Alberta baby ‘Mighty Hudson’ with rare disease receives new immune system
A Morinville baby with a rare disorder is recovering in Tennessee after undergoing a new procedure to give him a brand new immune system.
“Mighty Hudson” Cowie was diagnosed with Severe Combined Immunodeficiency (SCID) within days of his birth on June 23. The condition, known to many as “Bubble Boy Disease,” prevents his body from fighting illnesses.
In August, Hudson was accepted into a gene therapy program at St. Jude Children’s Research Hospital in Memphis. Last week, a medical team removed some of his bone marrow cells and replaced the faulty gene with a corrected one. The cells were placed back into his body through an IV.
Once the new cells take, Hudson will have a whole new immune system.
“That’s the hope, that in about six months it will be like he’s a brand new fresh baby,” Hudson’s father Ian said.
According to Ian and his wife Hayley, the two-month-old has surpassed all expectations and is emulating his “Mighty Hudson” moniker.
The extraction of bone marrow from the hip bone is an invasive procedure, but his parents say Hudson did not even need pain medication. To prepare for the transplant, Hudson underwent two days of chemotherapy.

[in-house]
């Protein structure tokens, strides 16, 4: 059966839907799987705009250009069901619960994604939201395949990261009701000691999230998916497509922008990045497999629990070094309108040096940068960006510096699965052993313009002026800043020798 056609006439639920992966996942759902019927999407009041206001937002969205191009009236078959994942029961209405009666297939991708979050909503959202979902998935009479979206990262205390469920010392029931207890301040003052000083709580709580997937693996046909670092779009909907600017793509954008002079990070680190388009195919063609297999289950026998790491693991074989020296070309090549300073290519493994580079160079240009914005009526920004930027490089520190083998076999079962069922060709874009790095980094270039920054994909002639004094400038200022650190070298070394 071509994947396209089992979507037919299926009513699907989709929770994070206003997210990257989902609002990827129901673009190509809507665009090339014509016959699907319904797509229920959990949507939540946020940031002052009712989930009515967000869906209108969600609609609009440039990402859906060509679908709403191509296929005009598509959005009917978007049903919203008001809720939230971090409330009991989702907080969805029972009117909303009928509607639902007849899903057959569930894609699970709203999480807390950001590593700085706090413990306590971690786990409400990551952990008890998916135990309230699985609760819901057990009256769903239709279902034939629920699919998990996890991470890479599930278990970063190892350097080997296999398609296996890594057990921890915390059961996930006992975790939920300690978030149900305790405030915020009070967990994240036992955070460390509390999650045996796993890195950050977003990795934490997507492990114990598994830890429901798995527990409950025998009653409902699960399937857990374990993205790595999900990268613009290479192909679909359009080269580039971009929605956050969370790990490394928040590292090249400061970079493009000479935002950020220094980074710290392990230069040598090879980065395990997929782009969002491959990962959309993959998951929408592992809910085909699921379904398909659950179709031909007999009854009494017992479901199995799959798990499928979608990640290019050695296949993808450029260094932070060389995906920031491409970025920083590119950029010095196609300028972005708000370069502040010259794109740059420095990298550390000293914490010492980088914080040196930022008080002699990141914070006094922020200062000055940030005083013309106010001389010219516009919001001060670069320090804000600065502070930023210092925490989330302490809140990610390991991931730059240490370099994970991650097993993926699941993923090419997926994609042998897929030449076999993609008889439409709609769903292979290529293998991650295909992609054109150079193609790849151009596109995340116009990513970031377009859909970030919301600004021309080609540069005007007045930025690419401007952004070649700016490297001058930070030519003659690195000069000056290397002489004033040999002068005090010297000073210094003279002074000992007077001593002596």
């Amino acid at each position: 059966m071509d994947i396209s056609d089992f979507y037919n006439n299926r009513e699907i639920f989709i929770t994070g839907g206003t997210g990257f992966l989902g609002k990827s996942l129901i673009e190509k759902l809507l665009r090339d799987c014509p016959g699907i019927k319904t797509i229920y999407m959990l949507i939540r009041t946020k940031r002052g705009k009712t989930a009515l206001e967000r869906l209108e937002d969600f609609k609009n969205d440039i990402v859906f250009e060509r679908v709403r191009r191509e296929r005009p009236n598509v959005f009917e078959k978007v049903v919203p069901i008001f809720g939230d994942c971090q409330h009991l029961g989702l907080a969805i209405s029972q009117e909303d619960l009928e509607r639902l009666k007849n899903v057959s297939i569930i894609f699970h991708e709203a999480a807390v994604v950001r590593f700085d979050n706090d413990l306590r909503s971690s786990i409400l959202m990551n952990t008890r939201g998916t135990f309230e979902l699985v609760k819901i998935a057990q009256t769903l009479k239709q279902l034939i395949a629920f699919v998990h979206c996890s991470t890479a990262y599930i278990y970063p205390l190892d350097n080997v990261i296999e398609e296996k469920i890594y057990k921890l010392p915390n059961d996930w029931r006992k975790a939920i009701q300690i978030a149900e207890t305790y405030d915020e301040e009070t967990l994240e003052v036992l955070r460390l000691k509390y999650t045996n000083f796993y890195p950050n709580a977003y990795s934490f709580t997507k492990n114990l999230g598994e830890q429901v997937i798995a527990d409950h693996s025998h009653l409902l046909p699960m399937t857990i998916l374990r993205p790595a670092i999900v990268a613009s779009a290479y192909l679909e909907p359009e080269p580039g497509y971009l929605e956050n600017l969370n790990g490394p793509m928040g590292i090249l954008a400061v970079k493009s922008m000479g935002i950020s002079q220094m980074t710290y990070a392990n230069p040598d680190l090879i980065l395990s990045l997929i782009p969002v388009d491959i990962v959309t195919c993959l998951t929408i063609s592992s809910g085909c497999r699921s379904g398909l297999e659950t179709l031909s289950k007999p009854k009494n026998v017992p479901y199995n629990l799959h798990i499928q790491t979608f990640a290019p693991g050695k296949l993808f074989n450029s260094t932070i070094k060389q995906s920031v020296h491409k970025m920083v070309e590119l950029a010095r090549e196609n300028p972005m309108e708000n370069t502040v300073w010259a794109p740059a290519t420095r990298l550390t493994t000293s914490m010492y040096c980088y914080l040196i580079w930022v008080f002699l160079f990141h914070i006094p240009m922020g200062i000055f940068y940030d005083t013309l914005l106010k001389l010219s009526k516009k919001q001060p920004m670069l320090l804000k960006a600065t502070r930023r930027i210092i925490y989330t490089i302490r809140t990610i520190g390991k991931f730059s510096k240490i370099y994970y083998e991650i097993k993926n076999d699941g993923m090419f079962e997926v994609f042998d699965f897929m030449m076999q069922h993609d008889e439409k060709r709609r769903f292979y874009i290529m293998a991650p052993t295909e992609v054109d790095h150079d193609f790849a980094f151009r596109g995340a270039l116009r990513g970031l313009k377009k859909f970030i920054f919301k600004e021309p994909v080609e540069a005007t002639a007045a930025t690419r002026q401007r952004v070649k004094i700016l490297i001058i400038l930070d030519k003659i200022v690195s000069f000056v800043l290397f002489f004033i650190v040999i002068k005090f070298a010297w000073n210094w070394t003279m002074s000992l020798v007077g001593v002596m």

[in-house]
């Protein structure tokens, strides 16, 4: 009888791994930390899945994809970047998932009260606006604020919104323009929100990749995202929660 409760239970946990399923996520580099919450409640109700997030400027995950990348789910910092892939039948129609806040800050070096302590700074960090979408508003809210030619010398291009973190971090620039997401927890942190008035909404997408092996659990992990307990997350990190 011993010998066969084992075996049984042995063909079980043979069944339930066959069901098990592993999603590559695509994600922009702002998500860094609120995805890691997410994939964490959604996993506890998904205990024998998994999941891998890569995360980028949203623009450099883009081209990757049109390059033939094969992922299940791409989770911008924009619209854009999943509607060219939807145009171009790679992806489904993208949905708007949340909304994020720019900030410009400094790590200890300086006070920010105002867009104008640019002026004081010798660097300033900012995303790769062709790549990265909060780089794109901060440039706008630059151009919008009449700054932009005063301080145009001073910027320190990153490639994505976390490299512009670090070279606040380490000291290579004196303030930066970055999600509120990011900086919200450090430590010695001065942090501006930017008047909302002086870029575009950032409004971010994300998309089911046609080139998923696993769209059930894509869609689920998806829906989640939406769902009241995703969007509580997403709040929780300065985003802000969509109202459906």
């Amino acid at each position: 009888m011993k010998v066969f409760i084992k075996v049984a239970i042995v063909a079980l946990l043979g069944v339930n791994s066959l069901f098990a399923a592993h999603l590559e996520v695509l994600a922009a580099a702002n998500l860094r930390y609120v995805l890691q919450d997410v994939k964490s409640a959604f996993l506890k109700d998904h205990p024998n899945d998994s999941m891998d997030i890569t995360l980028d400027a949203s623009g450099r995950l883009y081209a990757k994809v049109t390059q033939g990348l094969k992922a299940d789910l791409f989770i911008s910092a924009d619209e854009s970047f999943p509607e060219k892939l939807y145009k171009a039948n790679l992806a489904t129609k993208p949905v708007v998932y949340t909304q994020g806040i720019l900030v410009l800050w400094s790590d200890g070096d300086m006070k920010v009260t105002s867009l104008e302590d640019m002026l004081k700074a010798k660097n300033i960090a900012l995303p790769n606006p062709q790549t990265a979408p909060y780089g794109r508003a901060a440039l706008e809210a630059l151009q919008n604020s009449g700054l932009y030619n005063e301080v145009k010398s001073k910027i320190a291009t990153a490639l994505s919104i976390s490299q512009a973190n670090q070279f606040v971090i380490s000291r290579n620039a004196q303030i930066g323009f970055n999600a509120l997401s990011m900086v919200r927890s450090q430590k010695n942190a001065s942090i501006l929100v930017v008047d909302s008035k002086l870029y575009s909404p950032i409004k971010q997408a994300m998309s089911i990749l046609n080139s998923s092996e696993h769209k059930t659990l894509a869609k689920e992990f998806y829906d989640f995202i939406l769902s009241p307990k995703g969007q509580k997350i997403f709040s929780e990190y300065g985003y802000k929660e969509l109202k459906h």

“He’s been through everything you can think of and he goes through it with a smile,” Ian said. “He’s just his normal babbling self.”
The initial plan was for Hudson to receive a bone marrow transplant from a donor. Hundreds attended a series of donor drives in the Edmonton region organized by family, friends and co-workers. They had their cheeks swabbed and tested to see if they were a match for Hudson or anyone else on the wait list.
Watch below (July 13): A family is hoping to find a bone marrow match through drives to help their baby who is living with Severe combined immunodeficiency or SCID. Sarah Komadina has the story.
In the end, the gene therapy clinical trial was deemed the safer option.
“It eliminated a lot of the risks of a bone marrow transplant,” Hayley explained. “It’s his own cells, so there’s not really the risk of rejection because his body already knows it.”
Hudson has been in isolation for the majority of his short life. He and his parents will need to stay in Tennessee for at least four more months before being able to return home.
“Right now the cells are in there but they need them to actually start doing their job,” Hayley said.
The family will not have to foot a hefty hospital bill because the procedure is a clinical trial. Hudson’s parents are thankful for the opportunity to take part in the leading-edge procedure.
“It’s crazy how far medical science has come,” Ian said.
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